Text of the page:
I worked at Waterloo, Ontario, during the Rae days of the early 1990s Ontario recession, and I spent a long time at Dalhousie in Halifax Nova Scotia in Maritime Canada – an area wealthy in the 19th century – where the good times look worse than any low point seen in Australia since World War II.

These represented experience of real crises, if perhaps avoidable ones, unlike the hyperbole-driven Hockey-Abbott budget unveiled last night.

Tony Abbott likes to talk about the profligate sins of paying on a credit card, but he should be talking about the flinty virtues of taking out a loan for his grandchildren’s future.

I know from experience – as a grant administrator for Canada’s Natural Sciences and Engineering Research Council (NSERC) and National Research Council (NRC), the US National Science Foundation (NSF) and North Atlantic Treaty Organisation (NATO) among other bodies – that any lower grant success rate than at present replaces measured assessment with a lottery.

This destroys most of the value of peer review while alienating almost all scientists in the process – and all researchers need long-term stability to undertake anything ambitious and path-breaking.

Michael Knowles/Flickr, CC BY

Suppose one grants the current government the dubious assertion that medical research is so much more important than, say, marine science or astrophysics. It is still worth remembering that basic science leads to medical breakthroughs.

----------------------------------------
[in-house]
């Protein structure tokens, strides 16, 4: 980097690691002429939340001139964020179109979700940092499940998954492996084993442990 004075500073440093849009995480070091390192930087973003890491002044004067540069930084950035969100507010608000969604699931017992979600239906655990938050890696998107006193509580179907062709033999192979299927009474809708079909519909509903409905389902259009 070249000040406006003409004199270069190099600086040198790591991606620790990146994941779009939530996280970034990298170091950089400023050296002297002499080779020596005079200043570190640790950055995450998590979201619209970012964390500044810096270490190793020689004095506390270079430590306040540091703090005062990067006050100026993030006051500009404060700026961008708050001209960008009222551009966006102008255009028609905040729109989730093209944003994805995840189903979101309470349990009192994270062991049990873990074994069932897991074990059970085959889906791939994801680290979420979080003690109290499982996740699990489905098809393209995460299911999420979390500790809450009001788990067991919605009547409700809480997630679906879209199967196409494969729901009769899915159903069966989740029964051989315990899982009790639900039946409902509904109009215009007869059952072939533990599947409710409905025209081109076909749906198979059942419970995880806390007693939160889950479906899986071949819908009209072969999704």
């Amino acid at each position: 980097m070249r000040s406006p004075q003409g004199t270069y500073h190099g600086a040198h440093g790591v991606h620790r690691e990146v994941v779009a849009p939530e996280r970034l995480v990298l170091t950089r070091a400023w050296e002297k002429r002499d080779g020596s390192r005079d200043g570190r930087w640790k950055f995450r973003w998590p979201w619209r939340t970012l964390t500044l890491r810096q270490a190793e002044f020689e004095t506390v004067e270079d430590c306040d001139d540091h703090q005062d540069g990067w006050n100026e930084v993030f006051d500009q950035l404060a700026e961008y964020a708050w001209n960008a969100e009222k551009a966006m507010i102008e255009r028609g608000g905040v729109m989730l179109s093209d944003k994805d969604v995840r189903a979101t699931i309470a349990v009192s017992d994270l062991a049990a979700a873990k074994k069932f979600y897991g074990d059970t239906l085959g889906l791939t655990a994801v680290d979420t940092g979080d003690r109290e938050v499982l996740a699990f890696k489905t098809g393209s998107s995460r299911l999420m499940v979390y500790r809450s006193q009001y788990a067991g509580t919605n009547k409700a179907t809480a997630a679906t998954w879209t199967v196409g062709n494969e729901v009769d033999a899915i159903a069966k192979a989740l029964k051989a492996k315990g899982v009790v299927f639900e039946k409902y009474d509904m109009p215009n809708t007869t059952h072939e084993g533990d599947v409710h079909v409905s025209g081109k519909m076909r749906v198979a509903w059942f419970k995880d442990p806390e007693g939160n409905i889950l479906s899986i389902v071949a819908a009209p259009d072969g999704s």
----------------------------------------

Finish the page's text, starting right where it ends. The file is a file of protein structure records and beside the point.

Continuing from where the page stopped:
Think of Watson and Crick’s discovery of DNA structure, medical imaging, the treatment of HIV/AIDS, the Human Genome Project. Not one of such projects relied on funding only directly from medical research councils.

It is sadly ironic that the current government’s disavowal of global warming and attacks on related research are certain to substantially increase our medical bills down the road. Diseases will migrate, crop yields will change and so on.

If 80% of doctors recommend a course of treatment for Joe Hockey, he would follow their advice. When 97% of climate scientists do likewise for the environment, Tony Abbott knows better.

Throughout my career, the research universities I worked at survived, and in most cases flourished – largely because of their “human capital”. French economist Thomas Pikkety observes at the end of the first chapter of his much discussed new book Capital in the 21st Century:

Above all, knowledge diffusion depends on a country’s ability to mobilise financing as well as institutions that encourage large-scale investment in education and training of the population while guaranteeing a stable legal framework that various economic actors can reliably count on.

Earlier, Pikkety comments of Korea, Taiwan, Japan and now China that:

In essence, all these countries financed the necessary investments in physical capital and, even more, in human capital, which the latest research holds to be the key to long-term growth.

It is a pity that the current Australian government does not understand this message.

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15 Comments sorted by

  1. Edwina Laginestra
    Edwina Laginestra is a Friend of The Conversation.

    Jack of all trades